Writing a Book
“How do you start writing a book?” That is the most difficult question to answer. After considerable thought, I’ve decided that there are two approaches to writing a book. The particular path chosen by the author is very personal and quite different.
The first method is for the author to begin with a basic idea then begin the research for the background of the story lines. This writer will devote a great deal of time and effort exploring all aspects of his story before putting one word into the manuscript. The book becomes the fleshing out process for all of the research.
I know very little about writing a book in that manner. My style falls into a second category of the creative writing process. For authors, such as myself, the process is much more instinctual. The only time I research information for one of my stories is for historical context, details or clarity on a specific topic, such as when a particular railroad was constructed or a certain gun became popular. Other times, I use research to identify clothing styles common to a time period or appropriate for the time of day.
My latest work Bo Henry at Three Forks is an example. The original seed of the idea came to me in the middle of the night. Whether the inspiration seeps into my mind during the night or during the day, it dominates my thoughts. When that happens, I am compelled to begin writing and put the ideas down on paper. I can only compare it to a seed that starts to grow. Sooner or later it develops into a story.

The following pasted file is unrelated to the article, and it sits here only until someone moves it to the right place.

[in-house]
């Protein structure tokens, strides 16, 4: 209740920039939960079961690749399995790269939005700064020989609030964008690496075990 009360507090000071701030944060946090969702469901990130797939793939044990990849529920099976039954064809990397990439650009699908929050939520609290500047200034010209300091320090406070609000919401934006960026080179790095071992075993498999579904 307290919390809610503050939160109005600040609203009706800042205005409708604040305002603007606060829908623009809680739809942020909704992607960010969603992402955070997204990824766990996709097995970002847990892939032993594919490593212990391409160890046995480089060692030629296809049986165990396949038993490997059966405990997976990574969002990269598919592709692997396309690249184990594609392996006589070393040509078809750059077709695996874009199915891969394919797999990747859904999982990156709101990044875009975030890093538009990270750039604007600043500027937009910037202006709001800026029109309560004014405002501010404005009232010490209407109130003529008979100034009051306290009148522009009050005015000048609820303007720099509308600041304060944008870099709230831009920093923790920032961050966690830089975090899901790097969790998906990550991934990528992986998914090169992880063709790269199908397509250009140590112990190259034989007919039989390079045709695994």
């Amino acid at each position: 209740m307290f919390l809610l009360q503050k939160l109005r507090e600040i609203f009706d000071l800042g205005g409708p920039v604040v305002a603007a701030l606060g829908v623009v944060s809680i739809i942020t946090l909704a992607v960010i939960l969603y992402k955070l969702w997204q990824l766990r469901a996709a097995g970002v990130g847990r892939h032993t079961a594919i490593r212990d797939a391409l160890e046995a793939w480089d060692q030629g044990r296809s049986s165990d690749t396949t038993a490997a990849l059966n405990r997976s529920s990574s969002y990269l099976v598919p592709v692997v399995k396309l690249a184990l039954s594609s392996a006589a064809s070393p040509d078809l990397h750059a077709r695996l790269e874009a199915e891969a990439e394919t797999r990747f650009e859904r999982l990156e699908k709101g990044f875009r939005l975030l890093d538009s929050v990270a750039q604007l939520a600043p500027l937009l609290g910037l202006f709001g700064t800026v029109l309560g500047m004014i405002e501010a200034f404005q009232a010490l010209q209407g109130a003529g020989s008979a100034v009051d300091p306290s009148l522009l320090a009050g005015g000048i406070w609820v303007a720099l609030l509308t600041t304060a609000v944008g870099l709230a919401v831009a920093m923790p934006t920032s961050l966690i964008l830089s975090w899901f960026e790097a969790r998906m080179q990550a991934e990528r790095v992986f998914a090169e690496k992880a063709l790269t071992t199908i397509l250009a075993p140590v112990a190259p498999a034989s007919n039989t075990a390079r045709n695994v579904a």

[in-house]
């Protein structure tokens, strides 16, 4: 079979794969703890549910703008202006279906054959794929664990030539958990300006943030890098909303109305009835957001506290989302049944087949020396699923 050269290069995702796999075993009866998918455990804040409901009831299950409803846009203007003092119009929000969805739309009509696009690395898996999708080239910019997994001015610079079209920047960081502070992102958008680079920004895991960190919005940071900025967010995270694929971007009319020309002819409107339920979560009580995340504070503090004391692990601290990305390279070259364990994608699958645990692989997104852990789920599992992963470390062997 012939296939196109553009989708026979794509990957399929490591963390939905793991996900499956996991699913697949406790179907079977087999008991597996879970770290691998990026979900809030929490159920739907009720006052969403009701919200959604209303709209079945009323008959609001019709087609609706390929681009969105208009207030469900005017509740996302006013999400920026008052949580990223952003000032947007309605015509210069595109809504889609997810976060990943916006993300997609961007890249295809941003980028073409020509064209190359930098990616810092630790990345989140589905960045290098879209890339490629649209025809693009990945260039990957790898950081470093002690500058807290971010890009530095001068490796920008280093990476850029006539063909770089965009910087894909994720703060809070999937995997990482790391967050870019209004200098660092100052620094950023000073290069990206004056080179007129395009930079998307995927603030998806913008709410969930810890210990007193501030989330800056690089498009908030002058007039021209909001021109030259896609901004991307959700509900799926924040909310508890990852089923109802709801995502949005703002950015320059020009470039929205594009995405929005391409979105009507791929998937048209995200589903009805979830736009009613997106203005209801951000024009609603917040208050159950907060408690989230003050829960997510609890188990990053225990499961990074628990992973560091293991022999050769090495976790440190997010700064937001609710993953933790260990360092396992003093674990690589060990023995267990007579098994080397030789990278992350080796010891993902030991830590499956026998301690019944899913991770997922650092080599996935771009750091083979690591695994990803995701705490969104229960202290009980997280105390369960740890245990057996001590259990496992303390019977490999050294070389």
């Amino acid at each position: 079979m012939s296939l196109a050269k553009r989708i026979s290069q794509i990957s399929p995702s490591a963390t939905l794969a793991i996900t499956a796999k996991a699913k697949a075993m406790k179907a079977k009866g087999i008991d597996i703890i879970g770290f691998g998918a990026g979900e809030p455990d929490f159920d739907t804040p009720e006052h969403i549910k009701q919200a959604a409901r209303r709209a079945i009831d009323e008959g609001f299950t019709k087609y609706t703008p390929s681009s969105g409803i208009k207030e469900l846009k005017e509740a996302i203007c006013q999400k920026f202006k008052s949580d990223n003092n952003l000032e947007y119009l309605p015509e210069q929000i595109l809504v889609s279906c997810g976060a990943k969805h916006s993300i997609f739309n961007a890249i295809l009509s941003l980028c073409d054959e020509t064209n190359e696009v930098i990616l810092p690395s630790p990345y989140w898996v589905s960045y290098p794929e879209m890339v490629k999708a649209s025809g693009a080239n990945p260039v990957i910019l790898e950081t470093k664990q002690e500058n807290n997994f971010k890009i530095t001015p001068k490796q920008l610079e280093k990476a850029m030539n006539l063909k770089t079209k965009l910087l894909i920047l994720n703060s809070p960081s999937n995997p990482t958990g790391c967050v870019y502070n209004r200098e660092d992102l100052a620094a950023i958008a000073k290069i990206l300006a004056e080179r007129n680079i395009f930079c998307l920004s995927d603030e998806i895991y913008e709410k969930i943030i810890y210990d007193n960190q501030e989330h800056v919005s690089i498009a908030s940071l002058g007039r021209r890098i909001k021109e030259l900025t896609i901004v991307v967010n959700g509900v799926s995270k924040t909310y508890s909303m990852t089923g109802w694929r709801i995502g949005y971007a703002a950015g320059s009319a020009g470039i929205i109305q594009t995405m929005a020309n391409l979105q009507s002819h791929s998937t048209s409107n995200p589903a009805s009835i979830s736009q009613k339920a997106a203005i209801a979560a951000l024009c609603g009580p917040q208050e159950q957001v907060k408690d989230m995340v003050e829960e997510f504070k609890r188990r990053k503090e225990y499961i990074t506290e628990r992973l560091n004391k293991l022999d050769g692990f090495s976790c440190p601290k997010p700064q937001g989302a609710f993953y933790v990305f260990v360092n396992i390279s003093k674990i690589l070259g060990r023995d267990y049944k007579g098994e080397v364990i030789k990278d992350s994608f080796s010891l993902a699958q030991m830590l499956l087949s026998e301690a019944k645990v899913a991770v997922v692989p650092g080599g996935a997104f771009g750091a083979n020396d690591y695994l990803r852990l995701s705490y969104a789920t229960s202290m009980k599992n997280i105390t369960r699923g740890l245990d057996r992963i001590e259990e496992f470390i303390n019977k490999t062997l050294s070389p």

The scary part for me is that if you were to cover my eyes and ask me what the next word would be, I couldn’t tell you. Uncover my eyes and the words flow onto the page. The story is as new to me as it is to a first-time reader. I can’t wait to see what happens next! I type very quickly and make many mistakes. Getting the story out of my head and onto the page is most important. The errors are corrected later.
The research I mentioned above does not happen until the second pass through the book. I make those changes at the same time I am correcting many of the typographical mistakes made during the original writing. But the story is done. That is what is most important to me.
Writing my books is easy and fun. It is what comes next, the correcting, research and polishing is the hardest work, and for me, the most difficult.